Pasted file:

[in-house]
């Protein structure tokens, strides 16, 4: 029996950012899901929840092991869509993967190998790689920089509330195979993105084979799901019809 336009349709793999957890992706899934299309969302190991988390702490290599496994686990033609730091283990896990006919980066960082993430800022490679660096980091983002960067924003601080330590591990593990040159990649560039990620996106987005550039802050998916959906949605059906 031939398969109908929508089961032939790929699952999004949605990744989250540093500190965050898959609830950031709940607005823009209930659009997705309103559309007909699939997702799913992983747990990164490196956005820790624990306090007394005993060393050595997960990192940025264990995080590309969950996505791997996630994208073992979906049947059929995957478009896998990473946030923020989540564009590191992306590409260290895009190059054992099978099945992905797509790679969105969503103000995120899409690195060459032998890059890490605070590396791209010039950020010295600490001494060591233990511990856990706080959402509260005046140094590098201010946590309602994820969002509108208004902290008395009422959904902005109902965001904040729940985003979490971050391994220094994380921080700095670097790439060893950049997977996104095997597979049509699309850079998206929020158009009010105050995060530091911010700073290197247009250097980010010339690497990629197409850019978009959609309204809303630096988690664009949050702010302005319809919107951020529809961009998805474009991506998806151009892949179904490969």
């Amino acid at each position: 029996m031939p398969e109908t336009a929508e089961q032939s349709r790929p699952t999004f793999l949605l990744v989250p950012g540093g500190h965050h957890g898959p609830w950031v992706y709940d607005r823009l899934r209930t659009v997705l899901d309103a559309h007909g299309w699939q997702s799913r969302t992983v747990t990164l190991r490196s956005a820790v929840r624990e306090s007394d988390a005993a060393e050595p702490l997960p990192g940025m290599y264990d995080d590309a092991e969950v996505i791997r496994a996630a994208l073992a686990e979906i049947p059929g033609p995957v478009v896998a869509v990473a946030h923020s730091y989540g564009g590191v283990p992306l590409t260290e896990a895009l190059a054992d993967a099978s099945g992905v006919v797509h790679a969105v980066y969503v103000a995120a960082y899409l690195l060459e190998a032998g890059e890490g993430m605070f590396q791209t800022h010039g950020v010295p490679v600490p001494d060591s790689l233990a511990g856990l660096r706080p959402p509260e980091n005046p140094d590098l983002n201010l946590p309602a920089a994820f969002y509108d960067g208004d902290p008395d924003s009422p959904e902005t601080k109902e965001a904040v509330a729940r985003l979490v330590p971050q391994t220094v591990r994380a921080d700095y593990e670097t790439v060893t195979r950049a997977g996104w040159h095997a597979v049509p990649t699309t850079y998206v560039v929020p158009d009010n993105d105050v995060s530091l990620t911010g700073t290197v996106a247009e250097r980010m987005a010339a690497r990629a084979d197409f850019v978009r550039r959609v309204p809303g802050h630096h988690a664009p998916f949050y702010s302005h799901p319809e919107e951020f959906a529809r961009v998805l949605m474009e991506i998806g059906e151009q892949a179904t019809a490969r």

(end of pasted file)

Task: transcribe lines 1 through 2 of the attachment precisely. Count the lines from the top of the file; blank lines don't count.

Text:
[in-house]
């Protein structure tokens, strides 16, 4: 029996950012899901929840092991869509993967190998790689920089509330195979993105084979799901019809 336009349709793999957890992706899934299309969302190991988390702490290599496994686990033609730091283990896990006919980066960082993430800022490679660096980091983002960067924003601080330590591990593990040159990649560039990620996106987005550039802050998916959906949605059906 031939398969109908929508089961032939790929699952999004949605990744989250540093500190965050898959609830950031709940607005823009209930659009997705309103559309007909699939997702799913992983747990990164490196956005820790624990306090007394005993060393050595997960990192940025264990995080590309969950996505791997996630994208073992979906049947059929995957478009896998990473946030923020989540564009590191992306590409260290895009190059054992099978099945992905797509790679969105969503103000995120899409690195060459032998890059890490605070590396791209010039950020010295600490001494060591233990511990856990706080959402509260005046140094590098201010946590309602994820969002509108208004902290008395009422959904902005109902965001904040729940985003979490971050391994220094994380921080700095670097790439060893950049997977996104095997597979049509699309850079998206929020158009009010105050995060530091911010700073290197247009250097980010010339690497990629197409850019978009959609309204809303630096988690664009949050702010302005319809919107951020529809961009998805474009991506998806151009892949179904490969």